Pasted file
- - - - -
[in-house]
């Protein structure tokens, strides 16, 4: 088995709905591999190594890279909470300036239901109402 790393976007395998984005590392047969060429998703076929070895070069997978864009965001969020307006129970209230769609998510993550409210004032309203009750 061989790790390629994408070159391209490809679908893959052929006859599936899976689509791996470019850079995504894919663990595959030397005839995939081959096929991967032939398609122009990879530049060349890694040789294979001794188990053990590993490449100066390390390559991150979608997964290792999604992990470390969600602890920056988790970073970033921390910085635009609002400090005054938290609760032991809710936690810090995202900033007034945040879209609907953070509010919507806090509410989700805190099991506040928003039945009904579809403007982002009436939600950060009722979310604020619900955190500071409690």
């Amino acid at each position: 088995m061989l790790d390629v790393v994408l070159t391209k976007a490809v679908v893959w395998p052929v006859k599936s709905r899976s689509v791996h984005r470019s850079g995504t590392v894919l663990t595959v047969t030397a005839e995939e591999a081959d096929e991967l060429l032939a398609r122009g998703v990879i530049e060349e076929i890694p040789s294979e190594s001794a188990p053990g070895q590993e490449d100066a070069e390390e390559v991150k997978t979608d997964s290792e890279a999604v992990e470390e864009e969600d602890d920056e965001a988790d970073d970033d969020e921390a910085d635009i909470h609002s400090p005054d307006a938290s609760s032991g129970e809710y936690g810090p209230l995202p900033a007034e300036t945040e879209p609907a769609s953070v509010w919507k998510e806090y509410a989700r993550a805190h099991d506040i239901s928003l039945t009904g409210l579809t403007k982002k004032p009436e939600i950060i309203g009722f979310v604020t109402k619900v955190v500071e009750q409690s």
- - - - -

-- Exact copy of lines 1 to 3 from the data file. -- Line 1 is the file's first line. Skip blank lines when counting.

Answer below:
[in-house]
């Protein structure tokens, strides 16, 4: 088995709905591999190594890279909470300036239901109402 790393976007395998984005590392047969060429998703076929070895070069997978864009965001969020307006129970209230769609998510993550409210004032309203009750 061989790790390629994408070159391209490809679908893959052929006859599936899976689509791996470019850079995504894919663990595959030397005839995939081959096929991967032939398609122009990879530049060349890694040789294979001794188990053990590993490449100066390390390559991150979608997964290792999604992990470390969600602890920056988790970073970033921390910085635009609002400090005054938290609760032991809710936690810090995202900033007034945040879209609907953070509010919507806090509410989700805190099991506040928003039945009904579809403007982002009436939600950060009722979310604020619900955190500071409690």
């Amino acid at each position: 088995m061989l790790d390629v790393v994408l070159t391209k976007a490809v679908v893959w395998p052929v006859k599936s709905r899976s689509v791996h984005r470019s850079g995504t590392v894919l663990t595959v047969t030397a005839e995939e591999a081959d096929e991967l060429l032939a398609r122009g998703v990879i530049e060349e076929i890694p040789s294979e190594s001794a188990p053990g070895q590993e490449d100066a070069e390390e390559v991150k997978t979608d997964s290792e890279a999604v992990e470390e864009e969600d602890d920056e965001a988790d970073d970033d969020e921390a910085d635009i909470h609002s400090p005054d307006a938290s609760s032991g129970e809710y936690g810090p209230l995202p900033a007034e300036t945040e879209p609907a769609s953070v509010w919507k998510e806090y509410a989700r993550a805190h099991d506040i239901s928003l039945t009904g409210l579809t403007k982002k004032p009436e939600i950060i309203g009722f979310v604020t109402k619900v955190v500071e009750q409690s």